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External ventricular drain related infections: Why definitions matter, and generalizable risk reducing practices remain questionable
Jamjoom and colleagues report results of a prospective study, aiming to establish a national rate of external ventricular drain (EVD)-related infections (ERI) in the UK and Ireland and determine key factors influencing the infection risk1. While ambitious and laudable in purpose, these aims do not test specific hypotheses with any control or specific power, but rather explore a number of potential associations within the studied cohort. Herein, they faced dilemmas of definitions, problems of generalisability and a quagmire of exploratory associations implying potentially false causations.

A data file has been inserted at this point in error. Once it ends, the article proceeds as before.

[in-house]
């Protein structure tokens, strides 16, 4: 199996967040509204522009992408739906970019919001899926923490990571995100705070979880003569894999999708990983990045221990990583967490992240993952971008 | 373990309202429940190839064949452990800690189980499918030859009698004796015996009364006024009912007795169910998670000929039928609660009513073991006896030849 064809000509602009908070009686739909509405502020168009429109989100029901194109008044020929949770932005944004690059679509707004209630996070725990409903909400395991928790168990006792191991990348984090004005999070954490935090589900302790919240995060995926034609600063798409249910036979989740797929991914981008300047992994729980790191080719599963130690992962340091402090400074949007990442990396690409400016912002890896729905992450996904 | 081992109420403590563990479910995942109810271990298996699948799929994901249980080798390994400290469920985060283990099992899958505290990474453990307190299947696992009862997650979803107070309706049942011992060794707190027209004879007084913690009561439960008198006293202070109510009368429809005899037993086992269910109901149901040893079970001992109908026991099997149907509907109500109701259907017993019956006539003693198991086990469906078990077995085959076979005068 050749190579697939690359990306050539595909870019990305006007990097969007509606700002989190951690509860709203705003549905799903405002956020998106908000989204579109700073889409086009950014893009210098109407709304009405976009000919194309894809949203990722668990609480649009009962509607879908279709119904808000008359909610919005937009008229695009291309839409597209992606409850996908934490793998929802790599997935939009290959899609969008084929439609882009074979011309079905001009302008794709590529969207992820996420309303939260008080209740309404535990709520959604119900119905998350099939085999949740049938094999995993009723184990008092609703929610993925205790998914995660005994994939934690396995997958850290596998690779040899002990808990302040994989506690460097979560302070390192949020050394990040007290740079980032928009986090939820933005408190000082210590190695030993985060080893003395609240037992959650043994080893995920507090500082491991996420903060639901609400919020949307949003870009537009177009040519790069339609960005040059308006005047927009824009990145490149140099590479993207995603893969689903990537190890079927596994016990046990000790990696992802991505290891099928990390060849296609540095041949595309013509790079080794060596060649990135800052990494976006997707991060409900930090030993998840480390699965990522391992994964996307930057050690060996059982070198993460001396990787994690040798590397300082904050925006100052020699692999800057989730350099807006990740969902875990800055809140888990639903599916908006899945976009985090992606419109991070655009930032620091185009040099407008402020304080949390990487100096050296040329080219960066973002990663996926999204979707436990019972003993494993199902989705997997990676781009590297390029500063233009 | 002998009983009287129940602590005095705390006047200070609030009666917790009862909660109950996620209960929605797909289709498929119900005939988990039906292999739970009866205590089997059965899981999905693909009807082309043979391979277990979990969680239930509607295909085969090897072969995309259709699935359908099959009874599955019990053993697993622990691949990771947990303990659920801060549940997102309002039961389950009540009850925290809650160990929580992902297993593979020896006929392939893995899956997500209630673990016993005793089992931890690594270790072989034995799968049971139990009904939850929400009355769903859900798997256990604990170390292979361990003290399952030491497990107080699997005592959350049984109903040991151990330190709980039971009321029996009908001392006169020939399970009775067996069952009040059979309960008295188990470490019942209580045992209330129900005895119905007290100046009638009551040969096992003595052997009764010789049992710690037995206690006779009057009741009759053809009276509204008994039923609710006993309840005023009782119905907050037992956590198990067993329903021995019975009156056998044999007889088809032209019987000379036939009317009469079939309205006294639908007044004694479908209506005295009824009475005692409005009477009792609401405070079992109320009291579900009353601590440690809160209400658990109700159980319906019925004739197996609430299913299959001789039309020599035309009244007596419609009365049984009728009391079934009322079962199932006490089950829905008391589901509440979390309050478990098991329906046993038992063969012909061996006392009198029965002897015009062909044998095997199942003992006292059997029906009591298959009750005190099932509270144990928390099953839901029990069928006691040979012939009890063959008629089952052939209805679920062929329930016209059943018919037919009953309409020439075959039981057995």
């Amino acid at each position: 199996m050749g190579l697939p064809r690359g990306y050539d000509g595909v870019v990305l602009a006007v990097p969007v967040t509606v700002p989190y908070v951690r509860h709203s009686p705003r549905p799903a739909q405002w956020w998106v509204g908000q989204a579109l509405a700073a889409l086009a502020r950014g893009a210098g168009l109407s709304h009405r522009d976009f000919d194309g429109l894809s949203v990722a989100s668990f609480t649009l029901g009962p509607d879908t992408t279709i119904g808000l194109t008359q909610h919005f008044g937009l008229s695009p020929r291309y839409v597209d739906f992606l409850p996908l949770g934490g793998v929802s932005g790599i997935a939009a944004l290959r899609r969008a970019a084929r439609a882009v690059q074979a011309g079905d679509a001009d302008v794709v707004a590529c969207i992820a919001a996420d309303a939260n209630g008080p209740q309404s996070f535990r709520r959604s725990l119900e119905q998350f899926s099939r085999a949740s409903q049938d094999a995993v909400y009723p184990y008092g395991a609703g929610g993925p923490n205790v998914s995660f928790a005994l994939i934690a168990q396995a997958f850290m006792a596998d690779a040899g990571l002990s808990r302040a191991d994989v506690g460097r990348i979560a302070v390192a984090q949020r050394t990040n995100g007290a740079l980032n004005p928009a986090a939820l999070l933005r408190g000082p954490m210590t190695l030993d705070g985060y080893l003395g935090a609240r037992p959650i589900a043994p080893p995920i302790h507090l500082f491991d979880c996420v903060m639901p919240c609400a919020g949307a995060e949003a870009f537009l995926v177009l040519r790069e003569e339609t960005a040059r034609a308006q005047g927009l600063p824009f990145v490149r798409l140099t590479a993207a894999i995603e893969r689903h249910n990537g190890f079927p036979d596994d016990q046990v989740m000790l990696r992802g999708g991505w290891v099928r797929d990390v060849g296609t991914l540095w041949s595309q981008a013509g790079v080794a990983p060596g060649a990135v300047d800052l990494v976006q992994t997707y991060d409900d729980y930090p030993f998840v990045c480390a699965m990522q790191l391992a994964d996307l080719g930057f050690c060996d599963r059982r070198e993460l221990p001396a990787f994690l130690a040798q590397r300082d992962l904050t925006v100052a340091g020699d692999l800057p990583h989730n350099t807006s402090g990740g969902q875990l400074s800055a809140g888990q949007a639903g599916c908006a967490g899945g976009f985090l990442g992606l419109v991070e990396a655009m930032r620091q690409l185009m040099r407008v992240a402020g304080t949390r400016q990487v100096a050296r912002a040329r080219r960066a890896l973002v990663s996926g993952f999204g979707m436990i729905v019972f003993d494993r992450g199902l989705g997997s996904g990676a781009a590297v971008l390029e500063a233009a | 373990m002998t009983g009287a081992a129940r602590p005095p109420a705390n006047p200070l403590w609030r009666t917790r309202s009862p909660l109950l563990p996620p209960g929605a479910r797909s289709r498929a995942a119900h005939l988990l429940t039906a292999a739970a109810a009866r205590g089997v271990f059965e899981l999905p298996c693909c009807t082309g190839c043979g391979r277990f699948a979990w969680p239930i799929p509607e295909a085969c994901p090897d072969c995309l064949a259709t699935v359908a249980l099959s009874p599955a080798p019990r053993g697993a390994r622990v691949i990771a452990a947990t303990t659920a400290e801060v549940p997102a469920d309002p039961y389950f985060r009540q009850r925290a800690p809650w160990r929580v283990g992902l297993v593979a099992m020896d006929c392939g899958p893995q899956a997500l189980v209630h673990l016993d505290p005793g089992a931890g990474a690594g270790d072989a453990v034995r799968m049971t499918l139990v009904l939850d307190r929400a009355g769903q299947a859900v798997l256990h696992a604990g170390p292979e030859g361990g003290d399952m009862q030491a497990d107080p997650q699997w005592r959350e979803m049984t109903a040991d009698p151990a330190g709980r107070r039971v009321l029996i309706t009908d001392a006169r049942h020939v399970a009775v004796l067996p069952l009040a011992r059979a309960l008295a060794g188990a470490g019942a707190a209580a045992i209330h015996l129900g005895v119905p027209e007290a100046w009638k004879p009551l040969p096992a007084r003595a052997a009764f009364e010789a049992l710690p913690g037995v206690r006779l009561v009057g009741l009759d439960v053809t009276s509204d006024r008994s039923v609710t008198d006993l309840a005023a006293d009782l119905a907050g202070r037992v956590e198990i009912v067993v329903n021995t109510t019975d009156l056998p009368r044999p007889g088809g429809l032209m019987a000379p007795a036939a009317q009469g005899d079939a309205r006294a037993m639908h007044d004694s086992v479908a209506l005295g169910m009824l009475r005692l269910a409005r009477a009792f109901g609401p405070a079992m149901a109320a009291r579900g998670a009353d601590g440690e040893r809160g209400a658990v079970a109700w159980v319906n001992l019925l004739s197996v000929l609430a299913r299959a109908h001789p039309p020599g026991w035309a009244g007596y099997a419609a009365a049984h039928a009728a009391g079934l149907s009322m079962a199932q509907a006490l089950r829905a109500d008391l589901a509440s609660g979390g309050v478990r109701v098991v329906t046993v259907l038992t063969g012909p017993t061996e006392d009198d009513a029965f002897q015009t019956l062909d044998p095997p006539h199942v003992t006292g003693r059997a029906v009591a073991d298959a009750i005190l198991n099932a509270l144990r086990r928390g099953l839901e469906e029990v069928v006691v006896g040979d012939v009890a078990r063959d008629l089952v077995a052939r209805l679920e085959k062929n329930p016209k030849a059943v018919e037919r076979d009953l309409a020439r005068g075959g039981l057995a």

The lack of hypotheses led the authors to be overinclusive, assessing all EVDs without specific stratification for vascular, trauma or other causes. And they chose a vague definition of ERI, which they defended as pragmatic: evidence of positive cerebrospinal fluid (CSF) culture (and/or gram stain) or clinical suspicion of ERI by the managing team due to CSF pleocytosis, …
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